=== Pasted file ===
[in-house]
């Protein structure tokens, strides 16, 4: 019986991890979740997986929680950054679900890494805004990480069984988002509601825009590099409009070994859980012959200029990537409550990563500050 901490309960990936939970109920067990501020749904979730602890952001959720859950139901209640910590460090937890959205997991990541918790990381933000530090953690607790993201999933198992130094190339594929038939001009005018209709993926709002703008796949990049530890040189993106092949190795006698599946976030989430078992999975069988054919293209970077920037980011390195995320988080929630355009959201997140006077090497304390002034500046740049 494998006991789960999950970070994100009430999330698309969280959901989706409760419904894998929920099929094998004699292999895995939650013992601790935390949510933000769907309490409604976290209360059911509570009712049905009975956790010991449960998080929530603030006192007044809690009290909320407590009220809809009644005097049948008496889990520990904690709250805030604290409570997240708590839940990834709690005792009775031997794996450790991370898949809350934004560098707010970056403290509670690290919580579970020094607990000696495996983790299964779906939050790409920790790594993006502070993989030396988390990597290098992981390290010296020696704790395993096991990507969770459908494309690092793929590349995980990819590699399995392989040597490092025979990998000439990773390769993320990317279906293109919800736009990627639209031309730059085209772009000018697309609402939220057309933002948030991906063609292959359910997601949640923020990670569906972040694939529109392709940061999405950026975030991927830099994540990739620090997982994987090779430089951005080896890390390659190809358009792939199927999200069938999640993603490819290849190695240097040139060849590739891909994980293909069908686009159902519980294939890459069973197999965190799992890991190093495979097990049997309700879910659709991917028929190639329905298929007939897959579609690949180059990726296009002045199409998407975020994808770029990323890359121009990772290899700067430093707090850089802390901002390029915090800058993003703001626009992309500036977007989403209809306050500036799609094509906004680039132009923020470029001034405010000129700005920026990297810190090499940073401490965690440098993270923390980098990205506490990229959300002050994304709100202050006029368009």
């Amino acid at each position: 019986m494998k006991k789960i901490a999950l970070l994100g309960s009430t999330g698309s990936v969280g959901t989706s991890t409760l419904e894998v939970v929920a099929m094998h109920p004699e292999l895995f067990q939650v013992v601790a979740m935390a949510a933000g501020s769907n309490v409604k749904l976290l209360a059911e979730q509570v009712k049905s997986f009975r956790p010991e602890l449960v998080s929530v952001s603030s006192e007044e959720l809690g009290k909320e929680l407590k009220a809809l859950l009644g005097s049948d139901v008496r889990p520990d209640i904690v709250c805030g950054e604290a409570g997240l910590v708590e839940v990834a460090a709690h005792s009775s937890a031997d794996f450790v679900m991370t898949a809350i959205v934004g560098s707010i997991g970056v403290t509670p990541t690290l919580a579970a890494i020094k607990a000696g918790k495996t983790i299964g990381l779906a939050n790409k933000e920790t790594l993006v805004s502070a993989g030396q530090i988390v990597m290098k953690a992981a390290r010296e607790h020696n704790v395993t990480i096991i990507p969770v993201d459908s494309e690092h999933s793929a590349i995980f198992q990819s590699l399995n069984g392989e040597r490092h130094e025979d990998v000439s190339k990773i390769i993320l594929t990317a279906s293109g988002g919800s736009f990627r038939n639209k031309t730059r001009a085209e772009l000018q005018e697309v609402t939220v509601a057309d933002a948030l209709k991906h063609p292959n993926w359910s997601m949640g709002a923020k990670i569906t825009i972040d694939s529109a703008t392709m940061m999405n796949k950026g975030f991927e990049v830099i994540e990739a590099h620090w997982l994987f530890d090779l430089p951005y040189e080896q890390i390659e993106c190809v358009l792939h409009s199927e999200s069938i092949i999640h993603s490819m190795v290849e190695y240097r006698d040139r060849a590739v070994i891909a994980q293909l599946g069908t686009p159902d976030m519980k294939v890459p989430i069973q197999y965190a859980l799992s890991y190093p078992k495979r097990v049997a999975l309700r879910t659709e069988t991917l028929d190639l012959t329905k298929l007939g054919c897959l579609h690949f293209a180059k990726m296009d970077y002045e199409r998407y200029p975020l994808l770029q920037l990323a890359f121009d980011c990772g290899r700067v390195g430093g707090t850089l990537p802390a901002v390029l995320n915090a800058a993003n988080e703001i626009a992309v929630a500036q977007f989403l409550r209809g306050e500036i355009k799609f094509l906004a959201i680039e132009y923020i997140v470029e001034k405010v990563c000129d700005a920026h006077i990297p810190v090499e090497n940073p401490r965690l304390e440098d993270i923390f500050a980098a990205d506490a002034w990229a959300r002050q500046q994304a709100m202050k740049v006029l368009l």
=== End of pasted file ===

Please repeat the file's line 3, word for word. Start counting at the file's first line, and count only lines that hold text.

């Amino acid at each position: 019986m494998k006991k789960i901490a999950l970070l994100g309960s009430t999330g698309s990936v969280g959901t989706s991890t409760l419904e894998v939970v929920a099929m094998h109920p004699e292999l895995f067990q939650v013992v601790a979740m935390a949510a933000g501020s769907n309490v409604k749904l976290l209360a059911e979730q509570v009712k049905s997986f009975r956790p010991e602890l449960v998080s929530v952001s603030s006192e007044e959720l809690g009290k909320e929680l407590k009220a809809l859950l009644g005097s049948d139901v008496r889990p520990d209640i904690v709250c805030g950054e604290a409570g997240l910590v708590e839940v990834a460090a709690h005792s009775s937890a031997d794996f450790v679900m991370t898949a809350i959205v934004g560098s707010i997991g970056v403290t509670p990541t690290l919580a579970a890494i020094k607990a000696g918790k495996t983790i299964g990381l779906a939050n790409k933000e920790t790594l993006v805004s502070a993989g030396q530090i988390v990597m290098k953690a992981a390290r010296e607790h020696n704790v395993t990480i096991i990507p969770v993201d459908s494309e690092h999933s793929a590349i995980f198992q990819s590699l399995n069984g392989e040597r490092h130094e025979d990998v000439s190339k990773i390769i993320l594929t990317a279906s293109g988002g919800s736009f990627r038939n639209k031309t730059r001009a085209e772009l000018q005018e697309v609402t939220v509601a057309d933002a948030l209709k991906h063609p292959n993926w359910s997601m949640g709002a923020k990670i569906t825009i972040d694939s529109a703008t392709m940061m999405n796949k950026g975030f991927e990049v830099i994540e990739a590099h620090w997982l994987f530890d090779l430089p951005y040189e080896q890390i390659e993106c190809v358009l792939h409009s199927e999200s069938i092949i999640h993603s490819m190795v290849e190695y240097r006698d040139r060849a590739v070994i891909a994980q293909l599946g069908t686009p159902d976030m519980k294939v890459p989430i069973q197999y965190a859980l799992s890991y190093p078992k495979r097990v049997a999975l309700r879910t659709e069988t991917l028929d190639l012959t329905k298929l007939g054919c897959l579609h690949f293209a180059k990726m296009d970077y002045e199409r998407y200029p975020l994808l770029q920037l990323a890359f121009d980011c990772g290899r700067v390195g430093g707090t850089l990537p802390a901002v390029l995320n915090a800058a993003n988080e703001i626009a992309v929630a500036q977007f989403l409550r209809g306050e500036i355009k799609f094509l906004a959201i680039e132009y923020i997140v470029e001034k405010v990563c000129d700005a920026h006077i990297p810190v090499e090497n940073p401490r965690l304390e440098d993270i923390f500050a980098a990205d506490a002034w990229a959300r002050q500046q994304a709100m202050k740049v006029l368009l």